Alun Lewis was, like Sidney Keyes and Keith Douglas, an important young British poet killed in World War II. He was the eldest of four children born to Thomas J. Lewis, who had escaped spending life as a miner by becoming a teacher, and Gwladys Evans Lewis, the daughter of a Congregationalist minister. She and her future husband had met at a suffragist meeting shortly before World War I, in which he was wounded. Thomas Lewis spoke Welsh and English, but his wife and their children spoke English only. They enjoyed a close family life, although Alun evidently felt the displacement many oldest children feel when siblings arrive. At eleven, he won a scholarship that took him to board at Cowbridge Grammar School near Cardiff. In the somewhat spartan life of such schools during that period, he kept private his feelings of isolation and unhappiness, while succeeding at sports, especially field hockey, and at academics. He excelled at English, history, and debating and contributed six stories to the school magazine.
Lewis did well in the scholarship examination at the traditionally Welsh Jesus College, Oxford, but, since he was only sixteen, he was advised to apply again the next year. In the interim, however, he accepted a scholarship to the University College of Wales at Aberystwyth. Here again he distinguished himself on the hockey field and in the classroom; his thesis on forestry administration in the thirteenth century earned him first-class honors in history. He won another scholarship, to Manchester University, where he earned a master’s degree with a thesis on the activities of a papal legate in England in the thirteenth century. Discouraged about the practical benefits of doing further research, he returned to Aberystwyth for a year’s training as a teacher, qualifying in the summer of 1938. During his years at the university, some of his stories and poems appeared in student periodicals and in national newspapers, such as The Observer and The Manchester Guardian.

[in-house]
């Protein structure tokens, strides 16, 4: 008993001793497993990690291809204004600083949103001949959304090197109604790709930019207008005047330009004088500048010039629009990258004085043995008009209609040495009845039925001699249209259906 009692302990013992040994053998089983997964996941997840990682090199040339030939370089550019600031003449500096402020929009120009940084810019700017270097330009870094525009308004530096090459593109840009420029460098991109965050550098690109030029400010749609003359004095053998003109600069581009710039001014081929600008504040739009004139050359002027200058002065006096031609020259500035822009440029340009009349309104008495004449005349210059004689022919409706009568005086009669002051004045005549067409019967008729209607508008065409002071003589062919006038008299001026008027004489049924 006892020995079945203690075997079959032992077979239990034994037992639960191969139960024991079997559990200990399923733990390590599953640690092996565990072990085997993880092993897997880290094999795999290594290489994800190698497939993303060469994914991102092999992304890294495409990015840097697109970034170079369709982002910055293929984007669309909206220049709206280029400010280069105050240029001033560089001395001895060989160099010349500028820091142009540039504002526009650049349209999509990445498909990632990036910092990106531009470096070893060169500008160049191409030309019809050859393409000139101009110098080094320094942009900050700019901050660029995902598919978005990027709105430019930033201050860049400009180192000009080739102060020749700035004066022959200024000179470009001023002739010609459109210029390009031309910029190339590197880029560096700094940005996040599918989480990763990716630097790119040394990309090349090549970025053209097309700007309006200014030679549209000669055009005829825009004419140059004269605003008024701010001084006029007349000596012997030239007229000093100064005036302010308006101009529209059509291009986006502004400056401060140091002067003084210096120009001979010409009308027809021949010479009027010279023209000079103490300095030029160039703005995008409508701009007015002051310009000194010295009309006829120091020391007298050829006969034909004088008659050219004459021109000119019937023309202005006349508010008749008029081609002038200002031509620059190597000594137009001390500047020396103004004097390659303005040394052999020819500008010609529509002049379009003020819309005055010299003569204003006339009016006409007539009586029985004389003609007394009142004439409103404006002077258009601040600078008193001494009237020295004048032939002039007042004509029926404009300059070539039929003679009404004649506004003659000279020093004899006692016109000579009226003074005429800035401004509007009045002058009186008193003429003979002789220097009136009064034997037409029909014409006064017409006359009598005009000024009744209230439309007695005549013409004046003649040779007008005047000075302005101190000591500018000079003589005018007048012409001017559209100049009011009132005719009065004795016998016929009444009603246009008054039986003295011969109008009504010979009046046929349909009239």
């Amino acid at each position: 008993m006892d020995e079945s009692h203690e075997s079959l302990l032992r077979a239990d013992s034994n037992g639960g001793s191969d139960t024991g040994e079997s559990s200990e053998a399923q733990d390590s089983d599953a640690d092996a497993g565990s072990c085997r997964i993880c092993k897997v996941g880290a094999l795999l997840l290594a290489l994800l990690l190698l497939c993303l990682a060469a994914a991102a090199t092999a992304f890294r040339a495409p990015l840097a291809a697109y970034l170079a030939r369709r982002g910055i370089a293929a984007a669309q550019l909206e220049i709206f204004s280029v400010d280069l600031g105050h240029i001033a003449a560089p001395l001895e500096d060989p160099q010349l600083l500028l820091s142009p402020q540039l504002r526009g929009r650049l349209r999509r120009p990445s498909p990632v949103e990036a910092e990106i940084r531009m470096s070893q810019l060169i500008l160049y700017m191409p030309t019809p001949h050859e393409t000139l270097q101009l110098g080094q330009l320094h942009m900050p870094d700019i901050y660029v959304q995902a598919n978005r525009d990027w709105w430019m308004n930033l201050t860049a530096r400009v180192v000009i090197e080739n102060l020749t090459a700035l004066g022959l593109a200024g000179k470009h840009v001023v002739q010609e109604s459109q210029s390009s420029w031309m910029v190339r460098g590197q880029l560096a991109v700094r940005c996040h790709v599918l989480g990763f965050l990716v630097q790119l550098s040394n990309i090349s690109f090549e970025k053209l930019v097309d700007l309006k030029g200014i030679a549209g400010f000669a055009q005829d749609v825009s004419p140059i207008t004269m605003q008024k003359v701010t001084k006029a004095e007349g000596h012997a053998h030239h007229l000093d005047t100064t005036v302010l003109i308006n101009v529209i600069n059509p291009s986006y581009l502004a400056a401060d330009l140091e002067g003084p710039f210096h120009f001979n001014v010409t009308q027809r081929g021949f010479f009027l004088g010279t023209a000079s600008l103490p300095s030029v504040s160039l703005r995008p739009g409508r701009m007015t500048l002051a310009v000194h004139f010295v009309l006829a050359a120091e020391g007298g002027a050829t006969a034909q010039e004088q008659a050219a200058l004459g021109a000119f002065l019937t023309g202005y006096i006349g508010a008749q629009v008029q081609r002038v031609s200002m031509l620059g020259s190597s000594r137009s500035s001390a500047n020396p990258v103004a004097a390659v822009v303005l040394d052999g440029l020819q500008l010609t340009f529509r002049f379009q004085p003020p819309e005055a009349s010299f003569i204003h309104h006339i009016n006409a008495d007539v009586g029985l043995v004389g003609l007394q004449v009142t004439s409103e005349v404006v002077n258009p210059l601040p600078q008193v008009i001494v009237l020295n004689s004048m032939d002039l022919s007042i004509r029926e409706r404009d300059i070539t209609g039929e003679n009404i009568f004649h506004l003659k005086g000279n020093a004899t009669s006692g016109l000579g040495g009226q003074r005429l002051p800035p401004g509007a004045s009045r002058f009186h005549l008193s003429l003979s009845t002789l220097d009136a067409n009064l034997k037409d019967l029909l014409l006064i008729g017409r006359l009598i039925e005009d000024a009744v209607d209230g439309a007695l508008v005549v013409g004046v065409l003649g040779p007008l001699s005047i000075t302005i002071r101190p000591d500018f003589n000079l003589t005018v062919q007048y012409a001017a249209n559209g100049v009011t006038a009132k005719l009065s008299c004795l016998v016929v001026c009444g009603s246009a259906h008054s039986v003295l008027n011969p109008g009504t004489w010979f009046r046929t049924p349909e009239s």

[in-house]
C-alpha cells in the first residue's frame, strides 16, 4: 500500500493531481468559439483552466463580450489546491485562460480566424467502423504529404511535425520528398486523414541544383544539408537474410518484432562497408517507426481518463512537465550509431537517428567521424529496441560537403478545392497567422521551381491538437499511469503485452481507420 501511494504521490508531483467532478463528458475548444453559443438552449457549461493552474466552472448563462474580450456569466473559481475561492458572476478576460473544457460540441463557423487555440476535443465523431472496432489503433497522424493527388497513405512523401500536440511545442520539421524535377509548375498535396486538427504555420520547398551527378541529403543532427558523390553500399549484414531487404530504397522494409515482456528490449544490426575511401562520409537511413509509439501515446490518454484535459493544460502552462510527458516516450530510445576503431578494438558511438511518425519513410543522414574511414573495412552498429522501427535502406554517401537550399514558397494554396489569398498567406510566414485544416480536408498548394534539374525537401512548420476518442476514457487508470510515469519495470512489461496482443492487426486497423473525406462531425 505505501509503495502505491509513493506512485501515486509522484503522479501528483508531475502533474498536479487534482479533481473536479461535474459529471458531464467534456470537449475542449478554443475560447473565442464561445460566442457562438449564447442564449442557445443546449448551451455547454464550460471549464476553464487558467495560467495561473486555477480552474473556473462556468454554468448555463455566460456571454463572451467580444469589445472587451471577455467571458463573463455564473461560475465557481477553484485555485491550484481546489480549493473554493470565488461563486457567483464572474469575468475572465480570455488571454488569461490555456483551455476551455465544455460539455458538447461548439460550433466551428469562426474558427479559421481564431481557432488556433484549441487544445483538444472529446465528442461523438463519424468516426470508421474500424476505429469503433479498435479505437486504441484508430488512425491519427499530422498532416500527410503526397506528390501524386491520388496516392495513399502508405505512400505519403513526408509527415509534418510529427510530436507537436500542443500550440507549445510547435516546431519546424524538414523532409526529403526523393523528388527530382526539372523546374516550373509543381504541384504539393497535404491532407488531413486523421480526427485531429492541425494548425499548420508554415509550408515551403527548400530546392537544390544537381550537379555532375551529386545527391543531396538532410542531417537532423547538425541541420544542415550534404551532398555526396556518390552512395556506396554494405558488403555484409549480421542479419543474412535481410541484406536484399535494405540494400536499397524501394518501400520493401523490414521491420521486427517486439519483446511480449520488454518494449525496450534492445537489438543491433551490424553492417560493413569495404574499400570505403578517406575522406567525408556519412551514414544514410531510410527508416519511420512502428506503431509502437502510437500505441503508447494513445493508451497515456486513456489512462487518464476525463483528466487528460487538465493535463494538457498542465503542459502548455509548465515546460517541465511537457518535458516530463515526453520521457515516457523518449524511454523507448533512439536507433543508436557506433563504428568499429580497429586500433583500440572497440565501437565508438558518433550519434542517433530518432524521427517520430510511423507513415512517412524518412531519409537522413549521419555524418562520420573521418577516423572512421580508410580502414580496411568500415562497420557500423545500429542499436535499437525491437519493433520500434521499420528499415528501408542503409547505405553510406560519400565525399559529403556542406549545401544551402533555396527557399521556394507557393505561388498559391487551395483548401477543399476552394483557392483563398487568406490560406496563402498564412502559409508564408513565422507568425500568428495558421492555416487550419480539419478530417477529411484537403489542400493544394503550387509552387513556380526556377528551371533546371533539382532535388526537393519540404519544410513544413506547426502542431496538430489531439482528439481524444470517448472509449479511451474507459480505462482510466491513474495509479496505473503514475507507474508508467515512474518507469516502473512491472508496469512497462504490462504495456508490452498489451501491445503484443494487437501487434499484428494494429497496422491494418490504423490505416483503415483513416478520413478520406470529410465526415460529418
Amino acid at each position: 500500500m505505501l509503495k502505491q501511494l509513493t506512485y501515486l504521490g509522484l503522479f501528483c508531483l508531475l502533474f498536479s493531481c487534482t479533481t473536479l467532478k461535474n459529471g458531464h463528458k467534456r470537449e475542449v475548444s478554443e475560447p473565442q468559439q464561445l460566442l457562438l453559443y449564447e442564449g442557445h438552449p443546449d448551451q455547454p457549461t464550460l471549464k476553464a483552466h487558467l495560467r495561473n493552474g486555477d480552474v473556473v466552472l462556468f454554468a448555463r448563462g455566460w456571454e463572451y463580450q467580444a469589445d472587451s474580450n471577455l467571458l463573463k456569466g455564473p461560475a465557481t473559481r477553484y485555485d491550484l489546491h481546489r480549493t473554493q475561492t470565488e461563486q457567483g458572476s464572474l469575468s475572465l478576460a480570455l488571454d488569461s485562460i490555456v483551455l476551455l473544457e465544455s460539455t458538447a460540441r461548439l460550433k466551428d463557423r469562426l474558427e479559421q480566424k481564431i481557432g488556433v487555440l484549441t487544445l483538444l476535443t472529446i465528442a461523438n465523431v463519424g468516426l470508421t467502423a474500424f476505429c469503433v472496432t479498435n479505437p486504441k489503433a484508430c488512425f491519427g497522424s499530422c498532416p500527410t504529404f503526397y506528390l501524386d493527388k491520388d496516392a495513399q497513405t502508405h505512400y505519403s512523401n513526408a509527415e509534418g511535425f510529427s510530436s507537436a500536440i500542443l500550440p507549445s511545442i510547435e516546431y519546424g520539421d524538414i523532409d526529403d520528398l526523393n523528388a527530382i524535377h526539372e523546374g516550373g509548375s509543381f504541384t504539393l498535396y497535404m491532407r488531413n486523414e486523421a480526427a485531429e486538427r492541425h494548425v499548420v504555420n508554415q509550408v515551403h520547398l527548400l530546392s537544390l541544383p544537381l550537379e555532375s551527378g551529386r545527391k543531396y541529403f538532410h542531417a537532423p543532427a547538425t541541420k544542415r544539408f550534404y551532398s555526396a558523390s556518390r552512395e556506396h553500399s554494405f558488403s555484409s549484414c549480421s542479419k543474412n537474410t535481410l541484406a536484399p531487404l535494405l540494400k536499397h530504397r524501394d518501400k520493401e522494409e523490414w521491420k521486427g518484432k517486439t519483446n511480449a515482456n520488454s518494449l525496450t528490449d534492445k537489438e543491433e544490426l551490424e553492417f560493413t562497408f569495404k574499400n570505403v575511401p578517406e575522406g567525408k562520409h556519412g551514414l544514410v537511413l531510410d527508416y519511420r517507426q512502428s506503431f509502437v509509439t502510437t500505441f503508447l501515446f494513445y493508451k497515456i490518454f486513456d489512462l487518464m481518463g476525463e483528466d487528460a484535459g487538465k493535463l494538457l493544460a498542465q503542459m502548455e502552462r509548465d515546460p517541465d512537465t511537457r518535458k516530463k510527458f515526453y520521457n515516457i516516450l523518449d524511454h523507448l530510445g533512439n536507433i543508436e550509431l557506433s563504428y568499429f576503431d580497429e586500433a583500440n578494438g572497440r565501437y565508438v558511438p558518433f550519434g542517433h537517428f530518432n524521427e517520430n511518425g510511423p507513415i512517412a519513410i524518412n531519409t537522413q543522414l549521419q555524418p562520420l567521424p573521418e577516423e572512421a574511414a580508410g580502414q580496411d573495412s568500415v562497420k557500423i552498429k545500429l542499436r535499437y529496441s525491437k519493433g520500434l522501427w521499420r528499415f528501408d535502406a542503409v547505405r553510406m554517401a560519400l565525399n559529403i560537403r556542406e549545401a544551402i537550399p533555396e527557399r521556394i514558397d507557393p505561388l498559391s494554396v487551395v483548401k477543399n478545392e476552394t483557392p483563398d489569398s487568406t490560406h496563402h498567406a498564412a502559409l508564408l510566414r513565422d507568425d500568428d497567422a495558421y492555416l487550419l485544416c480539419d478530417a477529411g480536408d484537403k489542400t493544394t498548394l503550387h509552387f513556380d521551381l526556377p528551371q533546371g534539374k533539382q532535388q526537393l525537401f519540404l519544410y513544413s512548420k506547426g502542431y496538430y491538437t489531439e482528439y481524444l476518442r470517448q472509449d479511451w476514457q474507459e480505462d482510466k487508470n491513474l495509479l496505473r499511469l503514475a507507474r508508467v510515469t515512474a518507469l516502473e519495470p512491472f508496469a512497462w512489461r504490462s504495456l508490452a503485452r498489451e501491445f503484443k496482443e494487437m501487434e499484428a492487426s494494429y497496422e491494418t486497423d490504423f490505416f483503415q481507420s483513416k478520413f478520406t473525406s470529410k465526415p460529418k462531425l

Late in 1938 he began teaching in a grammar school. Yet he remained unsure about his future, especially the problem of whether to remain a pacifist if Great Britain went to war against Adolf Hitler. The next spring, he chanced to meet Gweno Ellis, who had been on the undergraduates’ council with him four years previously, and they fell in love. In May, 1940, while the Nazis swept triumphantly across Western Europe, he abruptly resigned from teaching and went to London with the intention of joining Gweno’s brother in the Merchant Navy. There was no suitable job for him with the crew he had hoped to join—luckily, because that crew’s ship was torpedoed on its next voyage, with only one survivor. Meanwhile, Lewis responded to a poster calling for...
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